COMM0011 Blog Post 3 – As One Door Closes, Another One Opens

Is this what it was like to have lived in the industrial revolution? As a child studying the industrial revolution in school, I never imagined one day I would be witnessing the modern day equivalent. There have been hints and talk of the digital revolution, but until recently I haven’t had any first-hand experience similar to the major life changing upheavals experienced as workers migrated from farms to factories.

Recently I had the opportunity to interview author and photographer Robert Burley at the opening of his exhibit The Disappearance of Darkness, at National Gallery of Canada. Robert documented with his film camera the closing and implosion of Kodak, Ilford, Polaroid and Agfa film factories around the world. It was ironic as Robert was photographing the implosion of a Kodak plant, he was the only one there using a film camera. Everyone else was using either a digital or a phone camera. Many of those in attendance were former employees of the factory which was being torn down.

Colour film as we know it will most likely be gone in about a year, maybe two. According to Robert, the movie industry will make the final switch from film to digital by 2015. When the movies no longer use film, it will be uneconomical to produce.

The astonishing aspect of the end of film as we know it, is the speed that it was replaced by digital cameras. It took the automobile 50 years to replace the horse and buggy. It took less than 10 years for digital cameras to replace film cameras.

I don’t doubt camera manufacturers very happy when consumers made the switch from film cameras to digital, because it gave them an opportunity to make and sell more cameras.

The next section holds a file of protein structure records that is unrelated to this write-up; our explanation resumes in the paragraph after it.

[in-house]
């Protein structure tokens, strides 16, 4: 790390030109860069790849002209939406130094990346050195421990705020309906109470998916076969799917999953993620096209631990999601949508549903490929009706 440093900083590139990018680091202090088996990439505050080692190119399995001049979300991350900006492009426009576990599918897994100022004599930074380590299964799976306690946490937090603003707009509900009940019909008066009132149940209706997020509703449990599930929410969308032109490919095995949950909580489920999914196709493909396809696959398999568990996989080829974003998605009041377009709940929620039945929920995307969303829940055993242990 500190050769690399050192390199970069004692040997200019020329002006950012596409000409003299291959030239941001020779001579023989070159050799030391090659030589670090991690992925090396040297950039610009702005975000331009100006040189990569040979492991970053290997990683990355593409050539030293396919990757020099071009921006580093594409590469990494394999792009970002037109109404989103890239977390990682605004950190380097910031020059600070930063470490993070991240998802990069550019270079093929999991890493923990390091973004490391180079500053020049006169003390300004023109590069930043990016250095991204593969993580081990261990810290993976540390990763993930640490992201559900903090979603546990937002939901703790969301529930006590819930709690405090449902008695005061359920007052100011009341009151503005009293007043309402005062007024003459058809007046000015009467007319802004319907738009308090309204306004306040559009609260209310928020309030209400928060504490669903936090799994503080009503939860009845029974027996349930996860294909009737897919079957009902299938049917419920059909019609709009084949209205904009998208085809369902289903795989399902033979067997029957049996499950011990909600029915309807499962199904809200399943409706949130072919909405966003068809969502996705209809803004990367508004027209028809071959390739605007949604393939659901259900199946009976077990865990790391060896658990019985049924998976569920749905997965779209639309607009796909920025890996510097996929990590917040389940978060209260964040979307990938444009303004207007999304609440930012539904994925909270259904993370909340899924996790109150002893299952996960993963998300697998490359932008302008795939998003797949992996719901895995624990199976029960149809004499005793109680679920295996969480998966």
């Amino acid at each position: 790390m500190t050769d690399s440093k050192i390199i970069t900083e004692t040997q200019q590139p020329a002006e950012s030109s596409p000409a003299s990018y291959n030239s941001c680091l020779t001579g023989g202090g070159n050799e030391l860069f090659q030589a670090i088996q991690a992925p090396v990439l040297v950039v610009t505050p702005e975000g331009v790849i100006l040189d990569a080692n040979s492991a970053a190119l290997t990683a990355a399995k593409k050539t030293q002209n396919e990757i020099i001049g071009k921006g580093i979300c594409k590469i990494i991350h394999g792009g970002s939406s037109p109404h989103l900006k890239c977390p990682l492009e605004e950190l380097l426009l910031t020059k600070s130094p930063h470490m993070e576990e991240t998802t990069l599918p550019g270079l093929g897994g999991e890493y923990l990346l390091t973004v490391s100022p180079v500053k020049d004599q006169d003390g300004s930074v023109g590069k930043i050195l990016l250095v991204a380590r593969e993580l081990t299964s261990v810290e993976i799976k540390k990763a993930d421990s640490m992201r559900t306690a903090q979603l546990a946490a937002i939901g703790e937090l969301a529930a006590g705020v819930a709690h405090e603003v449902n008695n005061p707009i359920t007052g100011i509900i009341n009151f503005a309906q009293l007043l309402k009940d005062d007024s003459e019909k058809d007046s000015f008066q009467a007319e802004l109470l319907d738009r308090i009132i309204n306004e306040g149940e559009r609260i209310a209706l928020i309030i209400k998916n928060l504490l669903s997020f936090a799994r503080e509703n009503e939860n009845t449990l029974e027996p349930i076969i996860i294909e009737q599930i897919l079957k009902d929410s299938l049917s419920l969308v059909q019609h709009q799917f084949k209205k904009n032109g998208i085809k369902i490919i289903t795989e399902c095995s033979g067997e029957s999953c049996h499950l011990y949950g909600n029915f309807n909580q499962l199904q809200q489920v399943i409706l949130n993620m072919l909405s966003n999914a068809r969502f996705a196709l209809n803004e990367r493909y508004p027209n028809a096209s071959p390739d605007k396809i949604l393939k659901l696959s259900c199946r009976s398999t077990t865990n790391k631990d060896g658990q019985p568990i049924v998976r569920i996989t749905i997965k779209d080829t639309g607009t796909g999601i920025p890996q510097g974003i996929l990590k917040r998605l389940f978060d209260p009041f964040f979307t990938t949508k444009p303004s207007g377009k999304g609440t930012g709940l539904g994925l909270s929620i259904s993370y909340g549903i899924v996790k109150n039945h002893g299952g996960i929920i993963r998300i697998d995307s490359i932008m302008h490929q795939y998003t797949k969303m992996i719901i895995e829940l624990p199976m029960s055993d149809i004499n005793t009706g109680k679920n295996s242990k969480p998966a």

I wonder if camera manufacturers are as excited today as they were when the world practically switched overnight from film to digital, because it seems as though consumers are in the mood to switch again. Facebook is considered to be the world’s largest photo album. Some estimates suggest there are 208,300 images uploaded to Facebook every minute. That’s almost six billion (yes, with a B), images uploaded every month. How many of those images were taken with a traditional camera? Probably not many. The new face of photography is the phone.

Traditional compact camera sales, that trusty point-and-shoot camera, have been rapidly declining for a few years now. Last month it was revealed the the king of cameras, the DSLR, sales are now starting to drop. So far this year, Nikon’s share prices have fallen 33% and Canon prices have dropped 7%. Just as the introduction of digital cameras has disrupted the film industry, mobile phones are disrupting the camera industry.

I found it very ironic the very first item in Robert Burley’s exhibit in The National Gallery is an iPhone 1, streaming pictures from Facebook.

Resources:

http://thetyee.ca/News/2013/03/06/Horse-Dung-Big-Shift/

http://www.popphoto.com/news/2013/05/how-many-photos-are-uploaded-to-internet-every-minute

http://business.financialpost.com/2013/10/05/point-shoot-collapse-why-big-camera-companies-are-the-next-blackberry/?__lsa=3f01-ad7f

http://www.gallery.ca/en/see/exhibitions/current/details/robert-burley-the-disappearance-of-darkness-5324

COMM0014-Blog Post 4: The Case of Harry Nowell

Who’s shooting what in Ottawa photography this weekend? What is your favourite camera? What was your first camera? Are simple questions asked by Ottawa photographer and instructor Harry Nowell. They may be simple questions, but they keep his friends and clients engaged in his photography business.

Harry Nowell Photography offers group workshops and private lessons. Recently, he has expanded his business to include online learning. Students can login each week at a time that it is convenient for them. Weekly lessons include a video demonstration and an assignment which is posted for other students to view and comment on.